Hritika Sharma is a member of the FA’s Young Reporters’ Club and currently studies Football Journalism at the University of Derby.
It was a night of drama and fine margins in the East Midlands, and the occasion was the quarter-final of the FA Youth Cup.
When the tie ended after 120 minutes, the visitors Watford were the victors; it hadn’t been easy, but then it never is.
It also took longer than expected: “Seven minutes more, come on!” came the shout from one of the Hornets. But it would take them many more, as they were about to find out. The reason?
“Foxes never quit.”
The words are impossible to miss when one walks through the tunnel and onto the pitch at the King Power Stadium.
- The FA Youth Cup
- Sixth Round Proper
- Wednesday 27 February 2019
- King Power Stadium, Leicester City FC
The youngsters from Leicester City and Watford saw it too and new City boss Brendan Rodgers and the 700 supporters in attendance were about to witness it first-hand.
The visitors had been in the lead and seemingly in control for most of the game, courtesy of an early penalty.
Their captain Ryan Cassidy was fouled by Justen Kranthove in the box and then stepped up to convert the spot-kick, drilling his shot into the bottom corner, past the outstretched hands of Oliver Bosworth.
The home team steadily built their momentum in attack but frustration had crept into their game, the reasons being the combined factors of a number of near-misses and visiting ‘keeper Dante Baptiste’s inspired form.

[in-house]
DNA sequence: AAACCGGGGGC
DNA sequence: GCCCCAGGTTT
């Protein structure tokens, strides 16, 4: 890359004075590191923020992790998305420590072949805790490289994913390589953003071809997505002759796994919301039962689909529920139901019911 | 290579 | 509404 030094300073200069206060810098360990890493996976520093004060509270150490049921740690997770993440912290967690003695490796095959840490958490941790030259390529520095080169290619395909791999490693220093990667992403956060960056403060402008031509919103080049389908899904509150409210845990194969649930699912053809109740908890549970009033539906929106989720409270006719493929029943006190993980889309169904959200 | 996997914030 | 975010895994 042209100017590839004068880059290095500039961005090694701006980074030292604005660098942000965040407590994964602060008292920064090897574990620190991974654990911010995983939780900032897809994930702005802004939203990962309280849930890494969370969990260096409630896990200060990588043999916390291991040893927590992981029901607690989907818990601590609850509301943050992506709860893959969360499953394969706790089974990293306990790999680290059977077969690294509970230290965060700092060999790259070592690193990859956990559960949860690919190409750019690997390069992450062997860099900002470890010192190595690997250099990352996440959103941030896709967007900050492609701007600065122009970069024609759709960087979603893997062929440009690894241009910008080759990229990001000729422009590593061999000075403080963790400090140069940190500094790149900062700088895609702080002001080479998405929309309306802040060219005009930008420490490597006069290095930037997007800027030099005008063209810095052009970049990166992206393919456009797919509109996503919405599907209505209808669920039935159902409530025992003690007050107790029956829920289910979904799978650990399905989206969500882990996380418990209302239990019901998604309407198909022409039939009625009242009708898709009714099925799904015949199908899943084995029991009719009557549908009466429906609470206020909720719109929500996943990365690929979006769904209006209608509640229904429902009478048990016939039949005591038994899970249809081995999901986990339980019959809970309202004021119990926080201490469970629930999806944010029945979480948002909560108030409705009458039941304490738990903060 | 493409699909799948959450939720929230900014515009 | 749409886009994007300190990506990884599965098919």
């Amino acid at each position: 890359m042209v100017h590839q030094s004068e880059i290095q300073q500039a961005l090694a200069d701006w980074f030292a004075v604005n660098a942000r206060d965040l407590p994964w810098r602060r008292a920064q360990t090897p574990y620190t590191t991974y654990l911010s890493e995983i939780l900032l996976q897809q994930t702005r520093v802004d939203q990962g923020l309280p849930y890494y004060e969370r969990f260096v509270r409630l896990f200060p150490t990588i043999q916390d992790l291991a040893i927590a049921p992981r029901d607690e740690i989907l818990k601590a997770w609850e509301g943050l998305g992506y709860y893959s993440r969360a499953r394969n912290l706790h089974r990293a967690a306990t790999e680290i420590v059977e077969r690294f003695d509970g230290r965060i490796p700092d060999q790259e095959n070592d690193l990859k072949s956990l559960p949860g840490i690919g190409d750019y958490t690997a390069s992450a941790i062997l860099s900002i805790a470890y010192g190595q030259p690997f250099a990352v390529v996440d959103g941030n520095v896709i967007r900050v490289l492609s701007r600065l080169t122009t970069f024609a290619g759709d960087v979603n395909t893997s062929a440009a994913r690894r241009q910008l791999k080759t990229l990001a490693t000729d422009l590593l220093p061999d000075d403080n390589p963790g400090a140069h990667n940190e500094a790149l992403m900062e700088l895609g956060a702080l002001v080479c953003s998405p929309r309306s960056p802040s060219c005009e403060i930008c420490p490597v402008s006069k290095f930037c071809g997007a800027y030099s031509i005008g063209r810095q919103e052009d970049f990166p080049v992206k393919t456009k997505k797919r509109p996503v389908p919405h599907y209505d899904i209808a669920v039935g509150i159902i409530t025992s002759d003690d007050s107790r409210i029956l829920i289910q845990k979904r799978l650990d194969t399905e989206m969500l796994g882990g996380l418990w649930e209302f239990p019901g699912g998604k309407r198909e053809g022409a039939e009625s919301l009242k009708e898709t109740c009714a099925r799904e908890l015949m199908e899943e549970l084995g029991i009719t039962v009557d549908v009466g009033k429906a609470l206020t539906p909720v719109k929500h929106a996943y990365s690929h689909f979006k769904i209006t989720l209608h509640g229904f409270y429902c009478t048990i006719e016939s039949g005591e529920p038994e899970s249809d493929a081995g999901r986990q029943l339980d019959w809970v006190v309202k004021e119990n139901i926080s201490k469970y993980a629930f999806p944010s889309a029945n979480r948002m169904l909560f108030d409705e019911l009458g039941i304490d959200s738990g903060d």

Leicester had earlier carved out the first opportunity of the night, and Baptiste kept out Dempsey Arlott-John’s header with a clawing effort.
Arlott-John v Baptiste would become a familiar sight, which was no surprise as the young striker was the focal point of Leicester’s attacking play.
A low drive palmed away, a long-range shot saved by the fingertips, a low save from inside the box: like the battle between their teams, this individual contest had everything.
But with five minutes remaining and Watford still ahead, Arlott-John danced his way through the away sides defence and curled a shot that floated towards the top right corner. Baptiste barely kept it out, back-pedalling to tip over at full stretch.
A Leicester goal had been coming, and it came in the very next minute. Edward Elewa-Ikpakwu delivered a fine cross from the right flank and hornets defender Harry Hudson slid in to divert the threat, only to send the ball into his own net.
And so, into extra time. Within seconds, Hudson blocked an effort from Arlott-John, Baptiste saved from substitute Harrison Myring and Watford forward Sonny Blu-Lo Everton had a dinked finish cleared off the line by Lukas Husek.
Minutes later, the visitors restored their lead as Terrell Pennant drew a save from Baptiste and Watford countered from the resulting corner with Emmanuel Adebiyi threaded a pass through to Cassidy, who scored his second of the night.
Knocking out Birmingham City, Southampton and Ipswich Town prior to this fixture, Watford were now on the brink of the semi-final and a chance to follow in footsteps of the teams who reached the final of the competition in 1985 and won it in 1982 and 1989.
Watford weathered the storm, their defensive qualities shone through and they did just enough to see out the game.
The young Foxes’ waves of attack did not stop until the final whistle; the applause that came from the crowd straight after was deserved, a recognition of their valiant efforts.
In the end they had lost, but they did not quit.